In our previous post, we explored three ways a basic Product Data Management (PDM) System often fails to support cross-functional needs according to research from Jim Brown, founder and President of independent research firm Tech-Clarity. In this post, we share the three ways he believes a basic PDM system is unsuitable for modern enterprises calling upon sophisticated, multi-stakeholder design processes.
More manufacturers are designing and developing smart, connected products combining hardware, sensors, data storage microprocessors, software, and connectivity. In such cases, they need BOMs that go beyond parts-related data to include everything related to the electronic, mechanical, and software aspects of their products. After all, they need to effectively manage all the data related to their product designs – even the variants that they can now more easily and cheaply produce by tweaking software instead of hardware.
Unfortunately, basic PDM systems can’t efficiently control a large number of product variants, too many levels in the BOM, or too many parts. As Brown explains, “Basic PDM systems may work in less complex environments, but even smaller organizations may reach the limits of their system due to the complexity of their products.”
As discussed in the last post, engineering data used to be relatively simple, comprising design files, parts lists and specifications. Since products have grown more complex, so have the associated files and data. Design now involves more sketches, models, or even groups of models to capture all the components and parts of products. Behind the scenes, this can include more than just drawings to also incorporate CAD data from multiple systems.
Although most manufacturers try to standardize on one CAD modeling tool, many are compelled to manage more than one type of CAD tool. That’s because engineers need to collaborate with clients, vendors and partners as they build smart, connected products. And each of these stakeholders may use a different CAD system.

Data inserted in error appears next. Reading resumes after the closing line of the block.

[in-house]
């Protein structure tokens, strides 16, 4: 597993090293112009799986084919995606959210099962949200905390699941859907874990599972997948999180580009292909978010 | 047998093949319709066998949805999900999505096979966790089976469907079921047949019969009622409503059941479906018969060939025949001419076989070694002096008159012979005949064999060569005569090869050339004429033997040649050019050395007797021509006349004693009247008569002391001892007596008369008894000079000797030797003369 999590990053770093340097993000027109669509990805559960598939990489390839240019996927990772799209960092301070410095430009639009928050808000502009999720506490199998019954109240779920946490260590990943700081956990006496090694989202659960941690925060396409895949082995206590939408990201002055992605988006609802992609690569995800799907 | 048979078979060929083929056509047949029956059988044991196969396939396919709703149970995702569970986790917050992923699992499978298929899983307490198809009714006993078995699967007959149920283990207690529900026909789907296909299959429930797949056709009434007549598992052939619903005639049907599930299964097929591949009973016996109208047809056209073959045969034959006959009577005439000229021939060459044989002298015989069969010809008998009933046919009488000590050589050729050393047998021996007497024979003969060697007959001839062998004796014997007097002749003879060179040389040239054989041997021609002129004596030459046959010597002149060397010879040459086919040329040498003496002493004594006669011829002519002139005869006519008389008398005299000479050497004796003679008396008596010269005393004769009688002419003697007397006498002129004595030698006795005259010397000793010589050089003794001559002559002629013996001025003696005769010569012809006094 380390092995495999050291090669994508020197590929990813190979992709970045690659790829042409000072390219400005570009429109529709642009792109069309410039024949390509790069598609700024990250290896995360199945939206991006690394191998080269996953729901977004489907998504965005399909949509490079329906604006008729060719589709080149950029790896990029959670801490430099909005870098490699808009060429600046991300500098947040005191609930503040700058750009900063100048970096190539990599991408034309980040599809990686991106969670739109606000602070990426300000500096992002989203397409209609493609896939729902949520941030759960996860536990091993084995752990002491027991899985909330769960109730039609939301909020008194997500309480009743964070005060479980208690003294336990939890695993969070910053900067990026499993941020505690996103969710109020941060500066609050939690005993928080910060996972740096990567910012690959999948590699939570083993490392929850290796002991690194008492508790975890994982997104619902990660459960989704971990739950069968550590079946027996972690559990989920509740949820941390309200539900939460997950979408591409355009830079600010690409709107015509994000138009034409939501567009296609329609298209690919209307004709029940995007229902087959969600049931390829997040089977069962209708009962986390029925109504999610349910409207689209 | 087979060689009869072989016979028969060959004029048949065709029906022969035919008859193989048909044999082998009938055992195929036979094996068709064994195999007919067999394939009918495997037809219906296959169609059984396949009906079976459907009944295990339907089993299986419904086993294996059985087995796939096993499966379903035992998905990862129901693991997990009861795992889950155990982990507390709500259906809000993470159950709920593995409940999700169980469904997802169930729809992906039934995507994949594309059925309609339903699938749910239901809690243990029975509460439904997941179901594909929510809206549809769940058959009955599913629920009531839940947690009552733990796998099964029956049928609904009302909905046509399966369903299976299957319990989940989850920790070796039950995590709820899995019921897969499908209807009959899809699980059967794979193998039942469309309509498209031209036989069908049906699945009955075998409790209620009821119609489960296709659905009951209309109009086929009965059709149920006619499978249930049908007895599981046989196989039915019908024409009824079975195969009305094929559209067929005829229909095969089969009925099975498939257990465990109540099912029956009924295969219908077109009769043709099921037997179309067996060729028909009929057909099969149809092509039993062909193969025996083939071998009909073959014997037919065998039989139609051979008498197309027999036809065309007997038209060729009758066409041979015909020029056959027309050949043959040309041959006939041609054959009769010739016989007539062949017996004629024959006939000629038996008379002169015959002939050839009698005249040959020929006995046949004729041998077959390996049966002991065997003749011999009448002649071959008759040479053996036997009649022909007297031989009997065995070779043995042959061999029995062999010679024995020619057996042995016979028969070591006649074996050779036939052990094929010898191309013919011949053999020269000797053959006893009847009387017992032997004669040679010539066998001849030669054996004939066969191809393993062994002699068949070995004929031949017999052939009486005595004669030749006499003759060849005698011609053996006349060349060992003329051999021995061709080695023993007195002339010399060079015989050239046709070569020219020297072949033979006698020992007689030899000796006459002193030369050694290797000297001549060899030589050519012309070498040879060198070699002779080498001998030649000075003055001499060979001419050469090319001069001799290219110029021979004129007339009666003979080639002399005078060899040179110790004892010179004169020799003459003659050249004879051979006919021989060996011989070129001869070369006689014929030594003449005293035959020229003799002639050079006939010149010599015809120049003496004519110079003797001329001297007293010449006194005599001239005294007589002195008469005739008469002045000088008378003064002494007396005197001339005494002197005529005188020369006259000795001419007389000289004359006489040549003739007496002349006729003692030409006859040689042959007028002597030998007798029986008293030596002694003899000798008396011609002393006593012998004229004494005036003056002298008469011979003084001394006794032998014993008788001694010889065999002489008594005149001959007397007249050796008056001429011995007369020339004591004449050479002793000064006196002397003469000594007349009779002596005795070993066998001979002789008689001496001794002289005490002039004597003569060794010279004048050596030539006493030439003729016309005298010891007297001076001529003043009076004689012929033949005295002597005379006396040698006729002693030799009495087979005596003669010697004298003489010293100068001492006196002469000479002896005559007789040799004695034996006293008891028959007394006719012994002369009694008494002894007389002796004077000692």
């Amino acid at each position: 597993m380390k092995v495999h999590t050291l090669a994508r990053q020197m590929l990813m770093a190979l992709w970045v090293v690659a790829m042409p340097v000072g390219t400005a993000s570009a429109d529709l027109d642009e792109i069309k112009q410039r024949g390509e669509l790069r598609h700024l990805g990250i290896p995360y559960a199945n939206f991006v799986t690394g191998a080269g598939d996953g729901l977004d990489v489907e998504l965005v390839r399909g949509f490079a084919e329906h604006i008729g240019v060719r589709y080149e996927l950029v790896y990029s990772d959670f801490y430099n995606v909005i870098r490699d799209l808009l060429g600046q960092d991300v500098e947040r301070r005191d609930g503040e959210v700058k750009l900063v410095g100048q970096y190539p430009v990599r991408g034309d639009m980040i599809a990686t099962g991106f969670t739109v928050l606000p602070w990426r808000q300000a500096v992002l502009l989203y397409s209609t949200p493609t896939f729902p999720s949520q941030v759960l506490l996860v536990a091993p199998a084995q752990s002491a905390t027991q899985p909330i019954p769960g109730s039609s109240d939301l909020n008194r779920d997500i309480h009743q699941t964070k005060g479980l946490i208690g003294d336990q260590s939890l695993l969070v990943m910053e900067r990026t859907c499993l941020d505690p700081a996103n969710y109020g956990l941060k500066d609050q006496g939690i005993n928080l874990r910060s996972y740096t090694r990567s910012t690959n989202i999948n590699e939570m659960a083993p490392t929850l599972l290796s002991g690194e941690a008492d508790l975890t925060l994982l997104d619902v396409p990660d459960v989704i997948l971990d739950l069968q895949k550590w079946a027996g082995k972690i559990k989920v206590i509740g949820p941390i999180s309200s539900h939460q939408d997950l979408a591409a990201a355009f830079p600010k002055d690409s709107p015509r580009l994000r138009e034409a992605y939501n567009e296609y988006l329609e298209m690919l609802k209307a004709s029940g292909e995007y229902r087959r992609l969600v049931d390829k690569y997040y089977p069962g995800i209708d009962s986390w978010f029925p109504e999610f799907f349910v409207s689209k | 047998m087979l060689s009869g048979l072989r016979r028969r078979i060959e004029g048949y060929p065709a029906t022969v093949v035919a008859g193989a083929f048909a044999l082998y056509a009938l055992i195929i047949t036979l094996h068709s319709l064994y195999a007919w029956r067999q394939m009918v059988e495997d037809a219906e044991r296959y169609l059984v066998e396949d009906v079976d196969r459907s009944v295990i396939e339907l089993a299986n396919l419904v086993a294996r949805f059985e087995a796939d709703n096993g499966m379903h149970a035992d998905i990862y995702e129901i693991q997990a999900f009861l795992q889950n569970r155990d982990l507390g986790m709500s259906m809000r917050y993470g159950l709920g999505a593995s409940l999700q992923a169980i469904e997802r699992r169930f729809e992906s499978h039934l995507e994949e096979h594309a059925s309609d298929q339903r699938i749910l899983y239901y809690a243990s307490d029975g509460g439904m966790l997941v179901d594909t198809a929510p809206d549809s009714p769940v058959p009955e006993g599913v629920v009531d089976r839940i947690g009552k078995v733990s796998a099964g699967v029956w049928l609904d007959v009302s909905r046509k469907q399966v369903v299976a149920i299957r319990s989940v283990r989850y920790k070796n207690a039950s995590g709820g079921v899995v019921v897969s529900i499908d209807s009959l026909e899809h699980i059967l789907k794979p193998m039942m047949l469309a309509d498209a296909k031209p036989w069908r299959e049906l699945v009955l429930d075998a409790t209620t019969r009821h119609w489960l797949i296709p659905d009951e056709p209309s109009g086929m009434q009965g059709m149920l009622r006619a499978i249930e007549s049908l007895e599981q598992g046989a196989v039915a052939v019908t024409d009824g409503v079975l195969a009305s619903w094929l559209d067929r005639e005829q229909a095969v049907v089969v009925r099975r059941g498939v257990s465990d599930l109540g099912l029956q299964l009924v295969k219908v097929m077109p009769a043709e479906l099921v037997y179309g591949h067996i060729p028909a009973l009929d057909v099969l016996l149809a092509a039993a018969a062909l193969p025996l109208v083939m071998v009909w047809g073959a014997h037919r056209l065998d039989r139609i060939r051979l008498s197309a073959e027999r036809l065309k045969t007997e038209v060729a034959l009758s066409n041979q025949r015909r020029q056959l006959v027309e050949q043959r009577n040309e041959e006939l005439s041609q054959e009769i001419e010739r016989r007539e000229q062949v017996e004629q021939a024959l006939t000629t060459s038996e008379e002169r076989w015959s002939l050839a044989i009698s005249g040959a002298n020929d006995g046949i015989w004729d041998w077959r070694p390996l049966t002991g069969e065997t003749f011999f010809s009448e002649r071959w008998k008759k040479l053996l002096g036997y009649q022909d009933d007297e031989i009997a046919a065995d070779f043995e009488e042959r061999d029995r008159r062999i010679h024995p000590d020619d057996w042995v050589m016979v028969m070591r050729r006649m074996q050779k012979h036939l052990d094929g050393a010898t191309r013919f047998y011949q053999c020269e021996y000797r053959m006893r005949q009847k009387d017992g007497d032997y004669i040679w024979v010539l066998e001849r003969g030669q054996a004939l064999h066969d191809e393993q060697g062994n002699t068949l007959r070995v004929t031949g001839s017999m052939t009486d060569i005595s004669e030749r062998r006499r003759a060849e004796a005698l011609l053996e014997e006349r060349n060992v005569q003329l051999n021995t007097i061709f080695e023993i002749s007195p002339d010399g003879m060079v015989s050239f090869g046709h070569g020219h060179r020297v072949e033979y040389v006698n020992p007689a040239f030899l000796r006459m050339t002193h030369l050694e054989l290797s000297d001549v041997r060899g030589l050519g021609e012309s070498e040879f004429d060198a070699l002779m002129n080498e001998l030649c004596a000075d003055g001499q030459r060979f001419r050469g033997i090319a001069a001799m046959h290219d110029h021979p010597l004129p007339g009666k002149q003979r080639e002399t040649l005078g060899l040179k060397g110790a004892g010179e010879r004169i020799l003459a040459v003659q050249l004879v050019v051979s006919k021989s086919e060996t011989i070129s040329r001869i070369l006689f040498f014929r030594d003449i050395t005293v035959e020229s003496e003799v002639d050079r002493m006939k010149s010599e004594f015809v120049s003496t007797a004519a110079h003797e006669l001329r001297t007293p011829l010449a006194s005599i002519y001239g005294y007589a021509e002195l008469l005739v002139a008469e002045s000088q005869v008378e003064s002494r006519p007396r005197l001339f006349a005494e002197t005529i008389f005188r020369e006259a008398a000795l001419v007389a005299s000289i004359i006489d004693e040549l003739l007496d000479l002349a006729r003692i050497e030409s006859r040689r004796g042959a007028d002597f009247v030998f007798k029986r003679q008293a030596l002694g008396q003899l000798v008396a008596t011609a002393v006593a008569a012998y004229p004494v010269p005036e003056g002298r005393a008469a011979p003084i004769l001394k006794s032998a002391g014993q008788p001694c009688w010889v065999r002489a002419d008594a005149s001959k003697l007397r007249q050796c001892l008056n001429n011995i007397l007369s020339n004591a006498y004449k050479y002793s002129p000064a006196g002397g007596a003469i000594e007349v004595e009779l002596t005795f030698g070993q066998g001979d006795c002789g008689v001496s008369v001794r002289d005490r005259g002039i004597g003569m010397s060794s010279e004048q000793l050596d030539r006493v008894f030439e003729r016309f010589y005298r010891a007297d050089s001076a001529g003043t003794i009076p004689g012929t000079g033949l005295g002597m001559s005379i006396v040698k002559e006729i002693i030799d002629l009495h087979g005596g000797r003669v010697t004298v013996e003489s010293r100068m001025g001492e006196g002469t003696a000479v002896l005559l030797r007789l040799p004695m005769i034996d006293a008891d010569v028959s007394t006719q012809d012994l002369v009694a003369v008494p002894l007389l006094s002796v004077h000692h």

“A modern PDM system should support a much richer view of products than just CAD files and basic metadata. For example, manufacturers with smart products need the ability to incorporate or reference electrical and software designs, potentially incorporating ECAD and ALM in association with MCAD,” says Brown.
At a time when product design and manufacturing is growing more complex, a growing number of organizations are feeling hamstrung by their on-premises PDM systems. It’s challenging – and sometimes impossible – granting access to additional stakeholders outside the firewall, and ensuring that all PDM data is up to date in an on-premises PDM system. Yet this is critical to ensure effective collaboration between all participants.
Moreover, engineering can’t afford to be at the mercy of a busy IT group when it requires the latest PDM system updates and enhancements. Because many basic PDM systems are not available in the cloud, manufacturers are unable to effectively overcome these issues. “No company should select a PDM solution without considering the cloud or digital transformation. Without a cloud PDM option, organizations can’t realize the agility and scalability they need to thrive in today’s fast-paced world,” explains Brown.
Tech-Clarity’s previous research found a high correlation between better business performance and strong PDM capabilities. Unfortunately, it also finds many manufacturers have already stretched the limits of their basic PDM systems. If that describes your situation, download this Buyer’s Guide written by industry experts Tech-Clarity to understand what to look for in a replacement PDM solution.
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Geoff Hedges is the founder and major contributor to creo.ptc.com, a CAD focused blog that’s reached over 1 million visitors since launch.
In his current role as Program Marketing Director for the PLM and ALM businesses, he is responsible for demand marketing, including developing and executing demand generation campaigns, web site experience and product launch.
Geoff has more than 30 years of experience working in the areas of CAD, PLM, and PDM software; he holds an Honors Degree in Mechanical Engineering and currently lives in Stuttgart, Germany.
This blog is part of a series on how service organizations can benefit from industrial AR. Read the previous blog to discover how AR can improve knowledge transfer, and check out this complementary infographic to learn how AR makes service teams more productive, effective, and skilled.
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